The Evangelical Lutheran Church in America has approved a resolution calling on the American government to end all aid to Israel if Israel does not stop building in Judea and Samaria and "enable an independent Palestinian state", JTA reported Sunday.
Voting at its triennial assembly in New Orleans that ended Saturday, the church also sought a halt to all investment in companies that profit from Israel's alleged “occupation” and called on the president of the United States to recognize the “State of Palestine.”
The aid vote, which passed 751-162, urged church members to "call on their U.S. Representatives, Senators and the Administration to take action requiring that to continue receiving U.S. financial and military aid, Israel must comply with internationally recognized human rights standards as specified in existing U.S. law, stop settlement building and the expansion of existing settlements in East Jerusalem and the West Bank, end its occupation of Palestinian territory, and enable an independent Palestinian state," according to JTA.
The resolution also called on the president not to prevent the application of the State of Palestine for full membership in the United Nations and, in coordination with the United Nations Security Council, to "offer a new, comprehensive and time-bound agreement to the governments of Israel and Palestine, resulting in a negotiated final status agreement between Israel and Palestine leading to two viable and secure states with a shared Jerusalem."
In the divestment resolution, which passed 821-92, the church adopted a human rights-based investment screen for its social responsibility funds to ensure the church is not profiting from human rights abuses, and mentioned the Israeli-Palestinian conflict by name. It also called for the church to "increase positive investment in Palestine."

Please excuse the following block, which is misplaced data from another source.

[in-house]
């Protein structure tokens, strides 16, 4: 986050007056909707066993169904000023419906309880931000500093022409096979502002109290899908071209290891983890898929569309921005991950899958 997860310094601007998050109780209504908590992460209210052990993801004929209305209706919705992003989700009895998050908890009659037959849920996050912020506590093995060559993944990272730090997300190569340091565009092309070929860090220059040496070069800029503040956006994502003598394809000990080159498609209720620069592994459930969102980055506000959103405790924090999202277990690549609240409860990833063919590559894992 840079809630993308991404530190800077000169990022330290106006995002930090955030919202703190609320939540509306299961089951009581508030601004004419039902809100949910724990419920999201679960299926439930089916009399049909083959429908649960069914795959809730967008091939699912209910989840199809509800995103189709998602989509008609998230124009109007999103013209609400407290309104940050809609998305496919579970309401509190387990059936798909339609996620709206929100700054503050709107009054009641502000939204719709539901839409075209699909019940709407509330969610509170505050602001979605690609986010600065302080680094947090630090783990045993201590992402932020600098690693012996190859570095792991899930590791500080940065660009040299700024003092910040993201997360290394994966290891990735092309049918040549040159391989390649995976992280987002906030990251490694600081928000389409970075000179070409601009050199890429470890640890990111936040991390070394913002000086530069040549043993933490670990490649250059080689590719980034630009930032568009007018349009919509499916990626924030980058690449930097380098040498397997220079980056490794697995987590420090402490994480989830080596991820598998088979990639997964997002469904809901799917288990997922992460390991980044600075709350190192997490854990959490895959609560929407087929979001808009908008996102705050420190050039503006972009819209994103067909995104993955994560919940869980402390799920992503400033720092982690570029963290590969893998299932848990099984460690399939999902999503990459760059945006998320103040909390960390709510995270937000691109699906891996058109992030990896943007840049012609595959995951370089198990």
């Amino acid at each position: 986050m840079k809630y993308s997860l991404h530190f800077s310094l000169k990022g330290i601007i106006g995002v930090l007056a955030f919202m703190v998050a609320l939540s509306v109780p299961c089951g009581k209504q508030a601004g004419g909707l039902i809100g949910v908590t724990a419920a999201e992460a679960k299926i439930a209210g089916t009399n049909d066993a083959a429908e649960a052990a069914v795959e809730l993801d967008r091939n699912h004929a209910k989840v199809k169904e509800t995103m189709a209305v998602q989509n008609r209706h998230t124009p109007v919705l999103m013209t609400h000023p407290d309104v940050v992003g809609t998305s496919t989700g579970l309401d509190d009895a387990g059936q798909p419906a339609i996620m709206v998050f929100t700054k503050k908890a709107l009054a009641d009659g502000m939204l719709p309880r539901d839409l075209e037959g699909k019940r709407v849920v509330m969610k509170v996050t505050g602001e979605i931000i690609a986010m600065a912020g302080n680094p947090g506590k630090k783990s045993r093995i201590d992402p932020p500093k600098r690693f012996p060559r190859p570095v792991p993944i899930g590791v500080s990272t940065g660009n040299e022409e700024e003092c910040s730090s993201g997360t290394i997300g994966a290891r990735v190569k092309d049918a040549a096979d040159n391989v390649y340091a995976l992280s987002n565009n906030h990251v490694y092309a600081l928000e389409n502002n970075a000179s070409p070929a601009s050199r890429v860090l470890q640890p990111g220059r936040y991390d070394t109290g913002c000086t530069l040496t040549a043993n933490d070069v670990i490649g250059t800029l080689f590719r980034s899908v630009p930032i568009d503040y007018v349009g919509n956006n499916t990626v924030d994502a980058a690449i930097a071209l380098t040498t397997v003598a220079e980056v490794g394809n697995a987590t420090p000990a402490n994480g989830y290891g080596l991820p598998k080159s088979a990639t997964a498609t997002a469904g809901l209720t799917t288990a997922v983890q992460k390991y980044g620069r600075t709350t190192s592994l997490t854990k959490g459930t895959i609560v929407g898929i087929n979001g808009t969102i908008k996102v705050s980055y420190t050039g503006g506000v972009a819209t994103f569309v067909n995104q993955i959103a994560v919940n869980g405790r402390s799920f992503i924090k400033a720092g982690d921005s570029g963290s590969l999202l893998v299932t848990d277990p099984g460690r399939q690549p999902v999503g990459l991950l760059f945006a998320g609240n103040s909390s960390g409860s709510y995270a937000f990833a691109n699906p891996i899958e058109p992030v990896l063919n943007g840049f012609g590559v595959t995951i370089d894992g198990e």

The resolutions were spearheaded by a group within the church called Isaiah 58, which bills itself as "a group of Lutherans working for peace and justice in the Holy Land", the JTA report said.
The Evangelical Lutheran Church in America claims about 4 million members in nearly 10,000 congregations.
The resolution comes as Israel and the United States continue to discuss a new multibillion-dollar military aid package. A senior American official recently said the sides hope to reach a final deal soon.
The current defense agreement between Israel and the United States remains in force until 2018, and Prime Minister Binyamin Netanyahu has been urged to accept President Barack Obama’s 10-year military aid package which reportedly includes a total of $145.8 million for Israeli missile defense programs, a sharp drop in financial support.
The Evangelical Lutheran Church's resolution also comes following recent criticism by the United States over Israeli plans to build new homes in Jerusalem.
The State Department recently used unusually harsh language in condemning plans to build 770 new housing units in the southern Jerusalem neighborhood of Gilo and describing them as “corrosive” to peace.
Israel later rejected the international criticism over its planned construction in Jerusalem as “lacking any factual basis”.